Recruitment in Asia- A Political Perspective

The fabric of Asia differs widely between each country, due to its size, range of cultures, environments, history, and government frameworks. Below is a brief snapshot of the environments in certain countries where Employment Agencies (EA’s) have operations.


Singapore has been a strong entry point for many EA’s who operate within Asia, particularly for industries such as: Finance, Life Sciences, Medical, R&D, Gaming and Animation.

Lenient immigration rules have made it straightforward for foreigners with experience, talent and knowledge to make Singapore their base.

EA’s have benefited from political and social stability due to the lack of insurrection clashes and religious extremism, as well as the steady and congenial labour market. The transparency of the legal and finance system, low corruption, low taxation, and multi-lingual workforce has all worked in the EA’s favour.


Red-tape, institutional deficiencies and corruption has deterred Foreign Direct Investment (FDI) from EA’s, who tend to either partner with a local firm or use Thailand as a talent pool instead.

The political landscape is divided with rural supporters on one side, and the Royals, Military and Influential Elite on the other. Since 2006, Thailand has seen 6 government heads, numerous disruptions including the Bangkok airport siege, cancellation of the Asian Summit and the uprising of religious unrest in the South. World Bank indicators rated Thailand at 59.1 out of 100 in 2002 for political instability; in 2008 it plummeted to 12.9!

I can’t see Recruitment Companies rushing to open up shop in ‘The Land of Smiles’ anytime soon.

Hong Kong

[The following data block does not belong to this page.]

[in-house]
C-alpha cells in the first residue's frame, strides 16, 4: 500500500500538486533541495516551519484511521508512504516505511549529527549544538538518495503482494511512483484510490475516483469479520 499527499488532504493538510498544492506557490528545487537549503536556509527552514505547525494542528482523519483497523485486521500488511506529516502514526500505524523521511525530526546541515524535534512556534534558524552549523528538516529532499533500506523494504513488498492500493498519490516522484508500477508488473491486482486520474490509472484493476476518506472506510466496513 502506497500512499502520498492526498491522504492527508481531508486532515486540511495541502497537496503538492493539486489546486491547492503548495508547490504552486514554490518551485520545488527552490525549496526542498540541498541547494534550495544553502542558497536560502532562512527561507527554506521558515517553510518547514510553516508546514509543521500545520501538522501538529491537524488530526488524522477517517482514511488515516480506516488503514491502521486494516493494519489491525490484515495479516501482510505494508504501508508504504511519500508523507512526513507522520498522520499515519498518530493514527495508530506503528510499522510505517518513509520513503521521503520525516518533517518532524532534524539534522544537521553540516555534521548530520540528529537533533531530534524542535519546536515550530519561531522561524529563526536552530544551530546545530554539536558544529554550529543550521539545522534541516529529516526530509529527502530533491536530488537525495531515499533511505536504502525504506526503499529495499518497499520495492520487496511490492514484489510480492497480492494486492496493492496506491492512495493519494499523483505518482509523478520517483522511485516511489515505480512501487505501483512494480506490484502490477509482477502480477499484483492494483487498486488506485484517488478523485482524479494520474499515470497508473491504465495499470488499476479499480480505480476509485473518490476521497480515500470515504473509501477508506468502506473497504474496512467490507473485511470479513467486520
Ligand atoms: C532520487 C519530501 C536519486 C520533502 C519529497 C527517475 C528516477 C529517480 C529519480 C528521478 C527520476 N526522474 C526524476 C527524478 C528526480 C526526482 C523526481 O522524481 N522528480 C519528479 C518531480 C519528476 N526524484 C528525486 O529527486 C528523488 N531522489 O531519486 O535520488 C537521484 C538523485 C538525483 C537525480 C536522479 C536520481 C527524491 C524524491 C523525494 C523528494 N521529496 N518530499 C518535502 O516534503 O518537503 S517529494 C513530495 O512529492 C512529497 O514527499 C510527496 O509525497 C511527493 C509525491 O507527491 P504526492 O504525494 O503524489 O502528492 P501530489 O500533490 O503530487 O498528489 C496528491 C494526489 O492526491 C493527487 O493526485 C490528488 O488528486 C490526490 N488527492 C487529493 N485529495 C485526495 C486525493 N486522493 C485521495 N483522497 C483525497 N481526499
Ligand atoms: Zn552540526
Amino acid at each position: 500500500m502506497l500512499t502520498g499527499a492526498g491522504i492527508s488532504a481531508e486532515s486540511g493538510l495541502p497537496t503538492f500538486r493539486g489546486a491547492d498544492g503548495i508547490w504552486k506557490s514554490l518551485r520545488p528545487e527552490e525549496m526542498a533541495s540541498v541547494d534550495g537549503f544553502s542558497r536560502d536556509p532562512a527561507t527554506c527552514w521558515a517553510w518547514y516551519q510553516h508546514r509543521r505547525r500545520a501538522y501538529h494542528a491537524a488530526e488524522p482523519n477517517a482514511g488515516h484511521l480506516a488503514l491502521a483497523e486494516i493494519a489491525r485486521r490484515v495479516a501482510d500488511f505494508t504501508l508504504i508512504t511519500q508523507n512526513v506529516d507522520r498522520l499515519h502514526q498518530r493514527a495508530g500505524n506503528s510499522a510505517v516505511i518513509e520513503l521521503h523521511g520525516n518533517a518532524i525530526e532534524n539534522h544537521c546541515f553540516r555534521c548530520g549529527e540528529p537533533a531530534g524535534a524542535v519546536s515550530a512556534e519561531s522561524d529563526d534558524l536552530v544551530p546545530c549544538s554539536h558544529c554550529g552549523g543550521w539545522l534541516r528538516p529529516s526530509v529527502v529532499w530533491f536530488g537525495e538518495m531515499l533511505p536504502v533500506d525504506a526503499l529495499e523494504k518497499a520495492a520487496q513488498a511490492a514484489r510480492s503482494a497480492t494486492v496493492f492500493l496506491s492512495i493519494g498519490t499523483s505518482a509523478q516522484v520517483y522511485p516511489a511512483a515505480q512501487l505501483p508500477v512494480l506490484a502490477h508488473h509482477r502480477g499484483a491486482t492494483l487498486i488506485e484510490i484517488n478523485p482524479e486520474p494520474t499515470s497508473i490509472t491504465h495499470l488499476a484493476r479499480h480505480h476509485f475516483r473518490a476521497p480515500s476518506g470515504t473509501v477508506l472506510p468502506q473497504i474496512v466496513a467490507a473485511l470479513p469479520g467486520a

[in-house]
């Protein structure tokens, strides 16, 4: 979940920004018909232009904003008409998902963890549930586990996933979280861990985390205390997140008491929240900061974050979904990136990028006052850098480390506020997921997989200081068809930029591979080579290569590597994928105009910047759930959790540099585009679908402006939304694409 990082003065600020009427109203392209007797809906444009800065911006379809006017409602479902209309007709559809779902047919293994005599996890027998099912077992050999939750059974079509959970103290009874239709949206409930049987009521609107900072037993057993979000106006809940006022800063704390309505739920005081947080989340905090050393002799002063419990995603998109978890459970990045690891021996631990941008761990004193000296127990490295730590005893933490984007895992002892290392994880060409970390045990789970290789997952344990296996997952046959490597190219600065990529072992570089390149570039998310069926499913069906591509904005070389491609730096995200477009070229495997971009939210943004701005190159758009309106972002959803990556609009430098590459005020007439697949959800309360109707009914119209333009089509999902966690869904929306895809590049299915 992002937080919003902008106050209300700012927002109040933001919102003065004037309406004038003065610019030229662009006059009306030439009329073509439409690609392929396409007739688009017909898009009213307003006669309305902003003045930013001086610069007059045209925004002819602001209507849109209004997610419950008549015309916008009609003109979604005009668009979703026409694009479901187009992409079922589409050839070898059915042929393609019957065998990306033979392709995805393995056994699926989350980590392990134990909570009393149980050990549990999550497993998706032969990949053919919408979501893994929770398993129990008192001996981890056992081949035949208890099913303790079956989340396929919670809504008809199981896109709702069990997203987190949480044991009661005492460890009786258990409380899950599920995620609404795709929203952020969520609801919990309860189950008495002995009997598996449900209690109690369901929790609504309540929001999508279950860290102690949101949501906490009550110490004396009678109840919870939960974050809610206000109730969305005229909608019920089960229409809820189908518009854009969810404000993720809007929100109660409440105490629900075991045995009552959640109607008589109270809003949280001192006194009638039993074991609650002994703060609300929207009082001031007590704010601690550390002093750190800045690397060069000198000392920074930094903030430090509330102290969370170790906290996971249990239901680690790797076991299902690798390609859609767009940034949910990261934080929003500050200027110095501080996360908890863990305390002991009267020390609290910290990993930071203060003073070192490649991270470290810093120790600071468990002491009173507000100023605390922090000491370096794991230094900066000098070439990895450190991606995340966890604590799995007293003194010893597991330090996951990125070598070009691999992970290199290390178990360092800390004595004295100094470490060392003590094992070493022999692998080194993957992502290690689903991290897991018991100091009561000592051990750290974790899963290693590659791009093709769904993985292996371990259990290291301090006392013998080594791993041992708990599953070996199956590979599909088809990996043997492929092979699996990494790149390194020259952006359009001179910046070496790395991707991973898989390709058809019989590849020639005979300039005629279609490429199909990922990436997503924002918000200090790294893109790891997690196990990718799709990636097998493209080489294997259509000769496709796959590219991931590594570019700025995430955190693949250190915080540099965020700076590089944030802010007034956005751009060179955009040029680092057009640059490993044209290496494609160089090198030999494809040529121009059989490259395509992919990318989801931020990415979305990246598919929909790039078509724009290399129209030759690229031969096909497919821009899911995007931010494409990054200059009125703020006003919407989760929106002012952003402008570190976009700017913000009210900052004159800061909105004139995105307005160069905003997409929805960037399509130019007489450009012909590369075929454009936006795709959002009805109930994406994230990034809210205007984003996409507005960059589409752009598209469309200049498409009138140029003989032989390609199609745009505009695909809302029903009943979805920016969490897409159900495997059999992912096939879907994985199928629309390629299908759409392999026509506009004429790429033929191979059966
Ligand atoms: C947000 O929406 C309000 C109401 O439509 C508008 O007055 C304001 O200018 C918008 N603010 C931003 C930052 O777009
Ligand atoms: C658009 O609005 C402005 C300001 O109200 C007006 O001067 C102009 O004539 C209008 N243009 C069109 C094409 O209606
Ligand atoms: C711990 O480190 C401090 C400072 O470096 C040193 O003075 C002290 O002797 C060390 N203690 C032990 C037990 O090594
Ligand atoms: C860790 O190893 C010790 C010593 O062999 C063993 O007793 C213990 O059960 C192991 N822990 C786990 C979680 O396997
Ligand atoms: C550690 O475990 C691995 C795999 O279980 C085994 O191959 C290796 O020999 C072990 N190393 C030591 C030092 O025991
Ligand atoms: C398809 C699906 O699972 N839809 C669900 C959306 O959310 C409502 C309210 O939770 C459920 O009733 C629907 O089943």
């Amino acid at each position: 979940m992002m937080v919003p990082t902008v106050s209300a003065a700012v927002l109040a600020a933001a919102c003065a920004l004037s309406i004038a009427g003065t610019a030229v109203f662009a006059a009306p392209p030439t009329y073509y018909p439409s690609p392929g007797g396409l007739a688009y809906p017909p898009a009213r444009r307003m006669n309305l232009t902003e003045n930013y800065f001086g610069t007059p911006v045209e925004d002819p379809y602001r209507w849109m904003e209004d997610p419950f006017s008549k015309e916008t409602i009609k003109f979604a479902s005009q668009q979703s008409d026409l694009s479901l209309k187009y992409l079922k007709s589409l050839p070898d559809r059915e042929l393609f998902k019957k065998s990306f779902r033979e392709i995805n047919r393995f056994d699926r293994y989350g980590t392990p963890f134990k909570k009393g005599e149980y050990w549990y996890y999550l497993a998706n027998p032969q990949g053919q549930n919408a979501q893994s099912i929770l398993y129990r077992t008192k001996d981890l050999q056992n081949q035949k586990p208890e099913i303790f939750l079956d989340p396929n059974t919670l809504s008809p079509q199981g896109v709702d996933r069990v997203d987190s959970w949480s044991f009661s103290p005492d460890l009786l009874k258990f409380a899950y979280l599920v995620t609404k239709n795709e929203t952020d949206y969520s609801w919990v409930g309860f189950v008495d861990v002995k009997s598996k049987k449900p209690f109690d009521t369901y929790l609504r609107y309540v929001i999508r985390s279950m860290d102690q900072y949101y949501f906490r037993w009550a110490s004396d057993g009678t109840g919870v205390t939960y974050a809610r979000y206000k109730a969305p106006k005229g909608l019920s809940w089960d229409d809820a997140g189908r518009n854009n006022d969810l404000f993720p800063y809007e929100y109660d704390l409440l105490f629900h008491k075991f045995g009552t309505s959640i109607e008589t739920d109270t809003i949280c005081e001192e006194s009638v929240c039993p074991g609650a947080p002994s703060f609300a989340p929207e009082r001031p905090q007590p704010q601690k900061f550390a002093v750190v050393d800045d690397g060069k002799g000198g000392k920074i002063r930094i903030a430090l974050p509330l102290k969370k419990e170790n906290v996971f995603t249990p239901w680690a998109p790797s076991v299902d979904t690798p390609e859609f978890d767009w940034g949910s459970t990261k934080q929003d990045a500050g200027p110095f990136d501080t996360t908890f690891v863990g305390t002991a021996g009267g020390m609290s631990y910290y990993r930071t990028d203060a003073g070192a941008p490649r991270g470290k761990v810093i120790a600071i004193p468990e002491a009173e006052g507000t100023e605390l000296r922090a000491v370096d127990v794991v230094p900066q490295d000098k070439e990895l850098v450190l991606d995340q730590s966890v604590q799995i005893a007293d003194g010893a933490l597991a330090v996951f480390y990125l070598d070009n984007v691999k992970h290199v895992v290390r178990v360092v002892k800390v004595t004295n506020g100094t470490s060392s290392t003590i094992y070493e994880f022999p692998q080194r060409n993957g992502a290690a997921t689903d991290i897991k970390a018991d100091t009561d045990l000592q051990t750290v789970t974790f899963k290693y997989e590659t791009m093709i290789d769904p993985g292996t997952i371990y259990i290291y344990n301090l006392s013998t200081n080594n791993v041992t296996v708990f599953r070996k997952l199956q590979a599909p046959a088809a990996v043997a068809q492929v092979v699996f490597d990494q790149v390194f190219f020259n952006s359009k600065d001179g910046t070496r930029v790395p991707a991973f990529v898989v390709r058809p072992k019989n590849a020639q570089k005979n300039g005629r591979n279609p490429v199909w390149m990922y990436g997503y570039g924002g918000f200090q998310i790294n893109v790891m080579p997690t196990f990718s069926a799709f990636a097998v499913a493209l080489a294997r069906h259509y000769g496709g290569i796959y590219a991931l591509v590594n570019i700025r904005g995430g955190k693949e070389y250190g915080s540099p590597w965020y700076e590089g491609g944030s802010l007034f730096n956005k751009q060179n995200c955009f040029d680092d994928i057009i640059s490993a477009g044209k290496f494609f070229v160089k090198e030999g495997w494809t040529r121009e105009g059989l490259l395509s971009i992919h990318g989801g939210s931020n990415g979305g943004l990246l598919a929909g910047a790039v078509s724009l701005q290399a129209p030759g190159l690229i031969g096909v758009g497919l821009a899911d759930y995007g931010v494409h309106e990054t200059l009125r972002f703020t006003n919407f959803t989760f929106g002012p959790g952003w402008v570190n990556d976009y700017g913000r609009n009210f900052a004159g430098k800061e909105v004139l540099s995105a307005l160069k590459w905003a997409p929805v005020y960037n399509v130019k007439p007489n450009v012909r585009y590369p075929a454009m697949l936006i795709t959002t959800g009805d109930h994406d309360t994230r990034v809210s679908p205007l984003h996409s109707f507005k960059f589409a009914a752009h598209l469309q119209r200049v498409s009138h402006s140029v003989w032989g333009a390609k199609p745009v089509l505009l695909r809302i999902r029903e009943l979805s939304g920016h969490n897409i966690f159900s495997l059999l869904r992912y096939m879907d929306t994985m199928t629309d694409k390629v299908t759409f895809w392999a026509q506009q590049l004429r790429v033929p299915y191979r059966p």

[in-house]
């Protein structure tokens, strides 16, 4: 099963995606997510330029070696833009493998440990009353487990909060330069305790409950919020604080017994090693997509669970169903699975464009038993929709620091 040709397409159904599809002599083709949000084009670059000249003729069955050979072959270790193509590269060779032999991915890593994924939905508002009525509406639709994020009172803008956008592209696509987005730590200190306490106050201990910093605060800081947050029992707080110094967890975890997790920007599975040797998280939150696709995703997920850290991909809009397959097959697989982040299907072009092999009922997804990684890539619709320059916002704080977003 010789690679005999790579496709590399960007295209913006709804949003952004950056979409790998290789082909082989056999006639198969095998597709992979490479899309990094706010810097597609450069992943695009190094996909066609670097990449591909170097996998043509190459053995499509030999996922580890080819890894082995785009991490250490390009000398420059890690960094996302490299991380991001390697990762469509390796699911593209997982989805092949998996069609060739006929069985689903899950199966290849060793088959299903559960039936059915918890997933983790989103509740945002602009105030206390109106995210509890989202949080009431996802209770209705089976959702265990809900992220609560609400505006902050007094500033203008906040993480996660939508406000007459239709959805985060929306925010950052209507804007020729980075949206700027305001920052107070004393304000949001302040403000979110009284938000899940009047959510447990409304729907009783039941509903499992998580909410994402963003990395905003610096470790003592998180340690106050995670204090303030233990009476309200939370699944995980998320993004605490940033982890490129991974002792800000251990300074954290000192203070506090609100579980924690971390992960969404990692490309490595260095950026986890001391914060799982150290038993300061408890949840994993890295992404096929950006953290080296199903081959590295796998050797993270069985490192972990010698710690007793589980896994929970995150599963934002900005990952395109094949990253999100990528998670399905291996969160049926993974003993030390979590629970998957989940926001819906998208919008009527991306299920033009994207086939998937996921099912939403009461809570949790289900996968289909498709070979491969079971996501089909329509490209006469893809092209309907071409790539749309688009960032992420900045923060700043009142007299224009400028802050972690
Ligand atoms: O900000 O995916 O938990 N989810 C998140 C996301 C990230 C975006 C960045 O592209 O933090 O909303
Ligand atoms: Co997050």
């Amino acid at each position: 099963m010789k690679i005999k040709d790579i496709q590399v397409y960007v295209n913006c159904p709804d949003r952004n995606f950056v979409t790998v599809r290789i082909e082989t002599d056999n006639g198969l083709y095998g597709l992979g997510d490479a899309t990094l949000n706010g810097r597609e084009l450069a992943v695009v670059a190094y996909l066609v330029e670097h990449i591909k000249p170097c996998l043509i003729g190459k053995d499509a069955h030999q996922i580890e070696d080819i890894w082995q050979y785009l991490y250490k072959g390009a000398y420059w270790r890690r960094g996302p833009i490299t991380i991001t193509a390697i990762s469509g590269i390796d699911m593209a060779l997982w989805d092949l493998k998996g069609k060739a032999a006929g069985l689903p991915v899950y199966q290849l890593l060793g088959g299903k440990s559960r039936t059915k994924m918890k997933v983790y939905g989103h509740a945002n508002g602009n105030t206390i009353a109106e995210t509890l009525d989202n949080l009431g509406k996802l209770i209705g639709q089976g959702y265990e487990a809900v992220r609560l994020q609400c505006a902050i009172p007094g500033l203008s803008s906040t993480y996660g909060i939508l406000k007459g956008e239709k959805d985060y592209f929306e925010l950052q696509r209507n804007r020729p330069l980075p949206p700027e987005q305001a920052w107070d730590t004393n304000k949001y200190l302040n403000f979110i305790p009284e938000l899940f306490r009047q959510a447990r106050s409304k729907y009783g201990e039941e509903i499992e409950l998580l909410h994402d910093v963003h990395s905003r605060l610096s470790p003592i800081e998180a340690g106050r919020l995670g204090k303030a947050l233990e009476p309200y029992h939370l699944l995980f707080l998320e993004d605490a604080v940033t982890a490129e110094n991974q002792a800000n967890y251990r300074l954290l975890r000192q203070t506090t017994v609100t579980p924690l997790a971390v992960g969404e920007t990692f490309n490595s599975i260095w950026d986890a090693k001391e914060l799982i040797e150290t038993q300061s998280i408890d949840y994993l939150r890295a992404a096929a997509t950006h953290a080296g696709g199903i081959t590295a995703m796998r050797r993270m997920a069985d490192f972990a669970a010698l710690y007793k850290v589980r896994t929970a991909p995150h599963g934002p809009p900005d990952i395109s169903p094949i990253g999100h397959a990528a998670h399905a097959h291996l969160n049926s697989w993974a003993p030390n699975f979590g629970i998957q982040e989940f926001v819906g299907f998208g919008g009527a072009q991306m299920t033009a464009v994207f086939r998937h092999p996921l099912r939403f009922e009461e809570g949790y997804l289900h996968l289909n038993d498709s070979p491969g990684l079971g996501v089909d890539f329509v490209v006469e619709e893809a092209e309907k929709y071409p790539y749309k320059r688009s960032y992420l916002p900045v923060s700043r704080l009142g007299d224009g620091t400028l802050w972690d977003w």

Hong Kong provides a mature business infrastructure, capital, technology, managerial skills, technology, market knowledge, low taxation, transparent legal system (based on English Common Law) and access to Mainland China, All good news for EA’s operating there.
The increase in FDI into Hong Kong has meant that many firms have placed their high-end management, procurement, distribution, finance, information and professional service functions in the city, making HK a comfortable base for the EA’s operating there.


China is a melting pot of opportunity due to the continuous inflow of FDI. However it is still complex to set up operations and conduct business within China. Corruption and red-tape makes it difficult for EA’s to serve the region from within. Hence many opt to work the Chinese market from Hong Kong, building up a contact base and networks from ‘a distance’, before plunging in.
Politically speaking, reforms are underway in all regions, however there are variations in the set up of business regulations and their actual implementation across China cities. Watch this space.

Philippines tends to be a good source of candidates for EA’s, who use the talent there to recruit for their clients.

Corruption is widely publicised in Philippines, and many Filipinos leave their country to search for better prospects due to cost pressures, which makes this country an ideal talent pool for EA’s, as opposed to a fixed base.


Common complaints with Malaysia have been inflation, crime and government corruption, along with rigid political religious agendas. However EA’s operating in Malaysia, are positioning themselves to take advantage of the Third Industrial Master Plan (IMP3) 2006-2020. Here Malaysia is focusing on becoming a regional centre for real estate, transport, energy, telecommunications, distributive trade, hotel & tourism, financial and health services.
Malaysia’s politics can be difficult for a non-Malaysian EA to navigate. Additionally EA’s have cited that deep cultural sensitivities exist, so a straight ‘import’ of recruitment practices from the EA’s home nation doesn’t always work.
However, EA’s who serve the aforementioned industries are well placed to ‘piggy-back’ on proactive government initiatives, which aim to attract FDI. Watch this space.

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